Happy Friday everybody!
Like most football fans, I’ve always been enthralled by the concept of play-calling — the idea that one man pulls the strings behind the actions of 11 superathletes and that, at least in the eyes of many, the very fate of each football game rests on his shoulders and his matchup with the play-caller across from him. Even typing that out gives me chills!
But as cool as the concept of play-calling is, the opaque nature of the role makes it equally frustrating for football fans: “Why can Andy Reid’s team spin around in the huddle and still score touchdowns at will but my team can’t even pick up a 3rd and 1?”
Questions like this are poison for fans of teams with bad offensive or defensive units (like the Broncos, Cardinals, and early-season Bears on offense, Browns, Las Vegas, and the Bears again on defense) and can make fans feel like the football gods are out to get them — for any Chicago fan that lived through the Nagy era, you know the horrible feeling I’m talking about.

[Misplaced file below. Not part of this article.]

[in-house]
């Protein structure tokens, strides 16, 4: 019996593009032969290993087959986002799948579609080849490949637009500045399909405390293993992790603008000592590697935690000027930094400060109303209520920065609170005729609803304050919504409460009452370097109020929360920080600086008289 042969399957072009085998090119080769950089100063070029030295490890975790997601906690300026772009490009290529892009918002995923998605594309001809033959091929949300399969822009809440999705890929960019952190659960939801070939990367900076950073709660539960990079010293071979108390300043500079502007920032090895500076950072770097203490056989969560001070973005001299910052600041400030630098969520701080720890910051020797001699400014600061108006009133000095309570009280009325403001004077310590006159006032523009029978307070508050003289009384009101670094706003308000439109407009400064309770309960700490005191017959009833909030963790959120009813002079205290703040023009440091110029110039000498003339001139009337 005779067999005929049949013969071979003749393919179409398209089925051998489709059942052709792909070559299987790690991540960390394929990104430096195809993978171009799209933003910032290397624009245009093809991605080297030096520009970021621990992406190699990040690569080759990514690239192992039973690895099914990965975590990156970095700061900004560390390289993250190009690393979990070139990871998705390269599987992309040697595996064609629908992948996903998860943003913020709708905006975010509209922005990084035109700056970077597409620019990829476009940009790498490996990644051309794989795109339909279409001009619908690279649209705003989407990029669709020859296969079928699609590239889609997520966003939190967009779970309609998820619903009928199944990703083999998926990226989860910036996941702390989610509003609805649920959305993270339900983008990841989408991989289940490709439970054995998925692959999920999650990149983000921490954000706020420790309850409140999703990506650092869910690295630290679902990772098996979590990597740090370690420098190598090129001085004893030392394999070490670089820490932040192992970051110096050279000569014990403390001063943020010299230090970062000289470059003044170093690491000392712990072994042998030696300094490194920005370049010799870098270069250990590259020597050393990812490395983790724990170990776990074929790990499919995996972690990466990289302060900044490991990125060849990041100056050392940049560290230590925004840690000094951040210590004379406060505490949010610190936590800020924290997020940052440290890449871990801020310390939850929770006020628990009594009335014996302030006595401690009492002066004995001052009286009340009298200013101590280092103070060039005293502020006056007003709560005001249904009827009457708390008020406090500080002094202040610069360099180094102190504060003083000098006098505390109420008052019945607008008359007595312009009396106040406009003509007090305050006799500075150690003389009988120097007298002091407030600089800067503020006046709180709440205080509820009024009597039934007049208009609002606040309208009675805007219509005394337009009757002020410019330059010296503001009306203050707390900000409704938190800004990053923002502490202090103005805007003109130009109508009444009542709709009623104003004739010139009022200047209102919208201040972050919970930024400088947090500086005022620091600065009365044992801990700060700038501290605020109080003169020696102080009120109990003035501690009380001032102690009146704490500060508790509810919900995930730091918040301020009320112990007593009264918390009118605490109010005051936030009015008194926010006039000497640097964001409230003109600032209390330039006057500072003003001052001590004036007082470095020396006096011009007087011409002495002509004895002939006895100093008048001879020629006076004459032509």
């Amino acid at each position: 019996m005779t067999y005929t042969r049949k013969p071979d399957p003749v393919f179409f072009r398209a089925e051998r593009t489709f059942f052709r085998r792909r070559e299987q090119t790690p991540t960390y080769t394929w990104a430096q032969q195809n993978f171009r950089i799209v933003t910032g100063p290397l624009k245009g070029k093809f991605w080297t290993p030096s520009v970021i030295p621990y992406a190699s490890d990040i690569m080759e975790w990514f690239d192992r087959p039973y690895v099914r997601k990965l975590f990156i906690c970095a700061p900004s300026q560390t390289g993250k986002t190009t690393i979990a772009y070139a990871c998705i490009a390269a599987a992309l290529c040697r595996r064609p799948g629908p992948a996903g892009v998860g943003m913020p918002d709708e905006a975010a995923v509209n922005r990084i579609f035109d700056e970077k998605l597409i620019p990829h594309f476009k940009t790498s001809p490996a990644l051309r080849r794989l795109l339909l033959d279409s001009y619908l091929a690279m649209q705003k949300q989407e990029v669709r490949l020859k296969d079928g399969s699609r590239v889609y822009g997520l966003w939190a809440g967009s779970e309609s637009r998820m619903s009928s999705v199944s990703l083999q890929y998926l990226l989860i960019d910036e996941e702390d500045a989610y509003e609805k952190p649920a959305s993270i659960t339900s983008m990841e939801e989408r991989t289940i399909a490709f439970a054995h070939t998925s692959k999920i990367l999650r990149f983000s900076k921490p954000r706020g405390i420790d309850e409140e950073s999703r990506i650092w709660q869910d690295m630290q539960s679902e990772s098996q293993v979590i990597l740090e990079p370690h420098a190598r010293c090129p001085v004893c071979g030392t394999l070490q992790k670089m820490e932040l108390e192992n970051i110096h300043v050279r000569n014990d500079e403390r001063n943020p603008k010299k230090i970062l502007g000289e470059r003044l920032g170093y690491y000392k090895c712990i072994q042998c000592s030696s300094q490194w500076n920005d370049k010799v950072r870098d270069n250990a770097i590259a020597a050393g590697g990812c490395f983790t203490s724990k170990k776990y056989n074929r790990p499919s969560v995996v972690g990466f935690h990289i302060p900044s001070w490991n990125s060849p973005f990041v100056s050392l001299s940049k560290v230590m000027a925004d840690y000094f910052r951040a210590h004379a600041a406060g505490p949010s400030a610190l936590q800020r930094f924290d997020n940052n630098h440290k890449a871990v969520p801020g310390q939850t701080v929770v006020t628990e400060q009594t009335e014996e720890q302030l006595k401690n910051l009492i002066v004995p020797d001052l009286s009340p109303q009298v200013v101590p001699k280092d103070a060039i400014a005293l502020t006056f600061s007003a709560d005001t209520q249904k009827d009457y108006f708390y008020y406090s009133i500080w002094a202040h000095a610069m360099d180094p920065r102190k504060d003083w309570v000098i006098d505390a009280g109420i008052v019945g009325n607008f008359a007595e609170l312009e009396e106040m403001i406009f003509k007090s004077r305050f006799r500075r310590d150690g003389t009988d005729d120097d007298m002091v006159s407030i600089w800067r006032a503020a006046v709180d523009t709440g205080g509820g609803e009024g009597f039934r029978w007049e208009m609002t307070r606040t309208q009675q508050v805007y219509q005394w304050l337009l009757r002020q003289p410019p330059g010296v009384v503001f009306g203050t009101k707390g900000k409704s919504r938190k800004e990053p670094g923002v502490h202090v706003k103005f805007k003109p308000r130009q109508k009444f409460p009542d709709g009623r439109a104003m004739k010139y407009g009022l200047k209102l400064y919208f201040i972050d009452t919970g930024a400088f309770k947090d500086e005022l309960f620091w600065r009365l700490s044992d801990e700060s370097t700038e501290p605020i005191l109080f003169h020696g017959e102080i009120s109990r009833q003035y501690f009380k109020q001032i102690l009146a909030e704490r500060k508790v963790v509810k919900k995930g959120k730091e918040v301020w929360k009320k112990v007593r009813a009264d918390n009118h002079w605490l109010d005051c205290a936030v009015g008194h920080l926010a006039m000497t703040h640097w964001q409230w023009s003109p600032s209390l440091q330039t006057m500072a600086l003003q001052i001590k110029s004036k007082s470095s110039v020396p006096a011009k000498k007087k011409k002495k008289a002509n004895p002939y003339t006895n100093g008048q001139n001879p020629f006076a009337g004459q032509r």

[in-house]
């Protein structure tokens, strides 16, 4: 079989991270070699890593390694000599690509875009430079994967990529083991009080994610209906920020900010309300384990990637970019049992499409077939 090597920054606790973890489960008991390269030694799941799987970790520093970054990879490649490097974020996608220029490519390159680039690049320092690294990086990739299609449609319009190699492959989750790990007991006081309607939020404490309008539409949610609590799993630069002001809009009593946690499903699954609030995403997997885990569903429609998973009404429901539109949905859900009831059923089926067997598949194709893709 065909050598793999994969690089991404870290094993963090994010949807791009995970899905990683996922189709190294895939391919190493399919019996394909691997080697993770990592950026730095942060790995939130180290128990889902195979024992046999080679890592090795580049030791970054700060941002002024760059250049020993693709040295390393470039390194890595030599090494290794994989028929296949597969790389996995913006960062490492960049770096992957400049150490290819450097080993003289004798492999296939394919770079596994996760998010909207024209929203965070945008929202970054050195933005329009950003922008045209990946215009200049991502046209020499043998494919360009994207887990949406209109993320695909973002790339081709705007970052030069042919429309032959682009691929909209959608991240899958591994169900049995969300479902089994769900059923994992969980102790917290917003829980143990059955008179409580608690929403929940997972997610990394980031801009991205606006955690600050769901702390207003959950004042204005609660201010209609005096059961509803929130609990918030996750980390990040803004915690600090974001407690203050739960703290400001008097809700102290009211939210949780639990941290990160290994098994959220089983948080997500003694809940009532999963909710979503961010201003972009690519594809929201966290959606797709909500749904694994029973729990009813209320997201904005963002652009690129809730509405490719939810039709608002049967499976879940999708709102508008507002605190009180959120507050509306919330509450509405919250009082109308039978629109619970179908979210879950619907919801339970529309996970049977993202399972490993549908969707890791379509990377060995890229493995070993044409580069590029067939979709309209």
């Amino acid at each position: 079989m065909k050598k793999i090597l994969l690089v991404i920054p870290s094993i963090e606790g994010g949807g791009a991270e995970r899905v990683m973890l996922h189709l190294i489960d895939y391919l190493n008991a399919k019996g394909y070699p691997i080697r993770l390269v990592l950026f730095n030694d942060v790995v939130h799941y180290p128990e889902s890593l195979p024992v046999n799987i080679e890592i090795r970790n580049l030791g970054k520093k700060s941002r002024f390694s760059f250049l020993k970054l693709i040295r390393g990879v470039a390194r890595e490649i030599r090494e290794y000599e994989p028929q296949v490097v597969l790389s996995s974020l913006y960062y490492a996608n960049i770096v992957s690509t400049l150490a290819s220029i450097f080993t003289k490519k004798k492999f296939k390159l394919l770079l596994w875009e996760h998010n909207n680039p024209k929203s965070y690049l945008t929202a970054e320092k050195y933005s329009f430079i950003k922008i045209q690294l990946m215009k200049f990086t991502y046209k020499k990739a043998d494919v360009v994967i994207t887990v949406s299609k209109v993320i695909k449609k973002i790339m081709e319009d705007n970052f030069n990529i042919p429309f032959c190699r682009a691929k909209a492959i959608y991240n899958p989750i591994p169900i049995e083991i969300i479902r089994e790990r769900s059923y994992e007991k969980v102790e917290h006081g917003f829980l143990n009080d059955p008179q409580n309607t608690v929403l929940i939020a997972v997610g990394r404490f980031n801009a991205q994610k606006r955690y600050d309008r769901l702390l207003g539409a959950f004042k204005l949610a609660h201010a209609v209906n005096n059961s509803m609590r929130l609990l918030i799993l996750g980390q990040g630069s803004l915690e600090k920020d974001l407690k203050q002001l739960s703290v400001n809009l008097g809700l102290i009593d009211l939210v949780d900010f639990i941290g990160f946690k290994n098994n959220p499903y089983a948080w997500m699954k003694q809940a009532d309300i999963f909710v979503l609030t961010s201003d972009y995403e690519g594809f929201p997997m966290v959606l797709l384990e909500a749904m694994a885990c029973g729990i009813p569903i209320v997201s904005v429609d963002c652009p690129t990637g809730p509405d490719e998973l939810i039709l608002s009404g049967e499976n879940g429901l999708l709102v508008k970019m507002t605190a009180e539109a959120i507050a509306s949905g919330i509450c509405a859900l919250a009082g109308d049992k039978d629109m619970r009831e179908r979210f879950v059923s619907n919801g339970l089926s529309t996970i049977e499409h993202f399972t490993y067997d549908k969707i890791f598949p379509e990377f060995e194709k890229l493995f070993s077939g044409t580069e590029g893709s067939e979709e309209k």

So how do we evaluate the Bears’ play-callers in 2023? I aim to do just that with a video series I’ll be running throughout this upcoming season called Dissecting a Drive — once a week, we’ll take a look at a key offensive or defensive drive (some good drives, some bad ones) and go through the ins and outs of each play-call to try and parse out which parts of the offense are a credit to Luke Getsy and which parts of the offense are as simple as good (or bad) players making a good (or bad) play.
In an effort to practice with the new video format, I took a look at an old drive from Week 5’s Bears game against the Vikings — in it, we see:
- A pair of really nice run designs that use pre-snap and at-snap motion to scheme leverage for Chicago’s blockers
- How Justin Fields can make a “wrong” play-call “right” (as well as how he did the opposite)
- A visual example of how important every yard gained or lost is within each 3-down series
- And much, much more
Check it out and let me know what you think!